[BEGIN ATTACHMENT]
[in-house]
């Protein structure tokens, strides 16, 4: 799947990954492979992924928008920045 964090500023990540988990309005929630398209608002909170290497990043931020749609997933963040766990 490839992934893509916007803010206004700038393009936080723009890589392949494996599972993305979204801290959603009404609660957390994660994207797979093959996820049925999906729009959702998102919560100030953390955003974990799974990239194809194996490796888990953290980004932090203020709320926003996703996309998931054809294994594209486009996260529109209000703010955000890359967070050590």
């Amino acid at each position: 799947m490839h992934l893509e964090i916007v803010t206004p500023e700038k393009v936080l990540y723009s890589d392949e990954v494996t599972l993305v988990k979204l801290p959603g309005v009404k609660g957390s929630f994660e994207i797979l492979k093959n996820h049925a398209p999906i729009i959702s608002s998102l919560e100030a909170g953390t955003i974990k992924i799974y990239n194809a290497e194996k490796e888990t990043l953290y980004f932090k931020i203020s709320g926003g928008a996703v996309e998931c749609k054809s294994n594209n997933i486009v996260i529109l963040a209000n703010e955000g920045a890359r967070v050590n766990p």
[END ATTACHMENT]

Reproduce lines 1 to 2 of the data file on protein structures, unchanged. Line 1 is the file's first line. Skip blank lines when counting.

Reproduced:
[in-house]
């Protein structure tokens, strides 16, 4: 799947990954492979992924928008920045 964090500023990540988990309005929630398209608002909170290497990043931020749609997933963040766990 490839992934893509916007803010206004700038393009936080723009890589392949494996599972993305979204801290959603009404609660957390994660994207797979093959996820049925999906729009959702998102919560100030953390955003974990799974990239194809194996490796888990953290980004932090203020709320926003996703996309998931054809294994594209486009996260529109209000703010955000890359967070050590």